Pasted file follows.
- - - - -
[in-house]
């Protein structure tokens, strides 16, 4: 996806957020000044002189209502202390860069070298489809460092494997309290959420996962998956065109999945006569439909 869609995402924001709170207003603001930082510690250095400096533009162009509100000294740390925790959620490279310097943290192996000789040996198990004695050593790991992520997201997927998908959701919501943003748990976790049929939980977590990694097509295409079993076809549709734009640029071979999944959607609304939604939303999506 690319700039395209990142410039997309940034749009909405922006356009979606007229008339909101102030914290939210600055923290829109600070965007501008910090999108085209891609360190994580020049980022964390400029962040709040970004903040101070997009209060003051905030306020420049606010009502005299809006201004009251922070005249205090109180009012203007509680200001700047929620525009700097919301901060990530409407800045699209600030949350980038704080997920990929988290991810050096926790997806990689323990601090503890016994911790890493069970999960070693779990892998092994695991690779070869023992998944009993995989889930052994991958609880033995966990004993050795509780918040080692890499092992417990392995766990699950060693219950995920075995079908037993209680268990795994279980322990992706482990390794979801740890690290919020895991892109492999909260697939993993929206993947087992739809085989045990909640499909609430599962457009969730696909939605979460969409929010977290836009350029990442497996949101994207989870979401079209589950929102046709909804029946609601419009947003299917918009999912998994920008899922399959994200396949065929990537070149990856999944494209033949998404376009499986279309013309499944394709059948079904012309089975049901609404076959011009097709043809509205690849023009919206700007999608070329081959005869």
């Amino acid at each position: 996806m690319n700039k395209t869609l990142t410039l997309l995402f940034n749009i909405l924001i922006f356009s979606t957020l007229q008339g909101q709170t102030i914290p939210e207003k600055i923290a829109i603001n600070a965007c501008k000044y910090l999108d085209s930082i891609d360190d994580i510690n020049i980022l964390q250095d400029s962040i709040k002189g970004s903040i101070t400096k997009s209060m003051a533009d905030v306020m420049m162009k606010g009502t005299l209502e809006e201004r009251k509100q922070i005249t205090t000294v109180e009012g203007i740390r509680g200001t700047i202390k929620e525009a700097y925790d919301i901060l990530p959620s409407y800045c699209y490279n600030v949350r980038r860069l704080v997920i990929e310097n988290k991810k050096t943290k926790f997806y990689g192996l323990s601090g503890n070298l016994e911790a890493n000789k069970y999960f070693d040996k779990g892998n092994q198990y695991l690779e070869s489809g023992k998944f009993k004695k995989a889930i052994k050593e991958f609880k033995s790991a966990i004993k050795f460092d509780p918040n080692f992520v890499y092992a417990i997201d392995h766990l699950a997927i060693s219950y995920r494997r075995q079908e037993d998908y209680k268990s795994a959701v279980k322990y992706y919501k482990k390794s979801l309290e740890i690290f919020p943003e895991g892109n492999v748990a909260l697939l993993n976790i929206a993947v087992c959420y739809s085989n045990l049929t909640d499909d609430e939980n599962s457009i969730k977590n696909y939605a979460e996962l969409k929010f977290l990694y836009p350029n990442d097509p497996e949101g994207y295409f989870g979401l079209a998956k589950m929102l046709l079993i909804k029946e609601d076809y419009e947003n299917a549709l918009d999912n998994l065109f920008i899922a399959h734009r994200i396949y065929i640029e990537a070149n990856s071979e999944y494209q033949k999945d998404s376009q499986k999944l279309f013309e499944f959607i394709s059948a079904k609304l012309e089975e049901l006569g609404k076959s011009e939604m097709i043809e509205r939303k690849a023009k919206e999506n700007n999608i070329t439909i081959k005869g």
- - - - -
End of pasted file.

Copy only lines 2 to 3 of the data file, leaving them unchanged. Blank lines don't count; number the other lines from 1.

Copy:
């Protein structure tokens, strides 16, 4: 996806957020000044002189209502202390860069070298489809460092494997309290959420996962998956065109999945006569439909 869609995402924001709170207003603001930082510690250095400096533009162009509100000294740390925790959620490279310097943290192996000789040996198990004695050593790991992520997201997927998908959701919501943003748990976790049929939980977590990694097509295409079993076809549709734009640029071979999944959607609304939604939303999506 690319700039395209990142410039997309940034749009909405922006356009979606007229008339909101102030914290939210600055923290829109600070965007501008910090999108085209891609360190994580020049980022964390400029962040709040970004903040101070997009209060003051905030306020420049606010009502005299809006201004009251922070005249205090109180009012203007509680200001700047929620525009700097919301901060990530409407800045699209600030949350980038704080997920990929988290991810050096926790997806990689323990601090503890016994911790890493069970999960070693779990892998092994695991690779070869023992998944009993995989889930052994991958609880033995966990004993050795509780918040080692890499092992417990392995766990699950060693219950995920075995079908037993209680268990795994279980322990992706482990390794979801740890690290919020895991892109492999909260697939993993929206993947087992739809085989045990909640499909609430599962457009969730696909939605979460969409929010977290836009350029990442497996949101994207989870979401079209589950929102046709909804029946609601419009947003299917918009999912998994920008899922399959994200396949065929990537070149990856999944494209033949998404376009499986279309013309499944394709059948079904012309089975049901609404076959011009097709043809509205690849023009919206700007999608070329081959005869």
């Amino acid at each position: 996806m690319n700039k395209t869609l990142t410039l997309l995402f940034n749009i909405l924001i922006f356009s979606t957020l007229q008339g909101q709170t102030i914290p939210e207003k600055i923290a829109i603001n600070a965007c501008k000044y910090l999108d085209s930082i891609d360190d994580i510690n020049i980022l964390q250095d400029s962040i709040k002189g970004s903040i101070t400096k997009s209060m003051a533009d905030v306020m420049m162009k606010g009502t005299l209502e809006e201004r009251k509100q922070i005249t205090t000294v109180e009012g203007i740390r509680g200001t700047i202390k929620e525009a700097y925790d919301i901060l990530p959620s409407y800045c699209y490279n600030v949350r980038r860069l704080v997920i990929e310097n988290k991810k050096t943290k926790f997806y990689g192996l323990s601090g503890n070298l016994e911790a890493n000789k069970y999960f070693d040996k779990g892998n092994q198990y695991l690779e070869s489809g023992k998944f009993k004695k995989a889930i052994k050593e991958f609880k033995s790991a966990i004993k050795f460092d509780p918040n080692f992520v890499y092992a417990i997201d392995h766990l699950a997927i060693s219950y995920r494997r075995q079908e037993d998908y209680k268990s795994a959701v279980k322990y992706y919501k482990k390794s979801l309290e740890i690290f919020p943003e895991g892109n492999v748990a909260l697939l993993n976790i929206a993947v087992c959420y739809s085989n045990l049929t909640d499909d609430e939980n599962s457009i969730k977590n696909y939605a979460e996962l969409k929010f977290l990694y836009p350029n990442d097509p497996e949101g994207y295409f989870g979401l079209a998956k589950m929102l046709l079993i909804k029946e609601d076809y419009e947003n299917a549709l918009d999912n998994l065109f920008i899922a399959h734009r994200i396949y065929i640029e990537a070149n990856s071979e999944y494209q033949k999945d998404s376009q499986k999944l279309f013309e499944f959607i394709s059948a079904k609304l012309e089975e049901l006569g609404k076959s011009e939604m097709i043809e509205r939303k690849a023009k919206e999506n700007n999608i070329t439909i081959k005869g």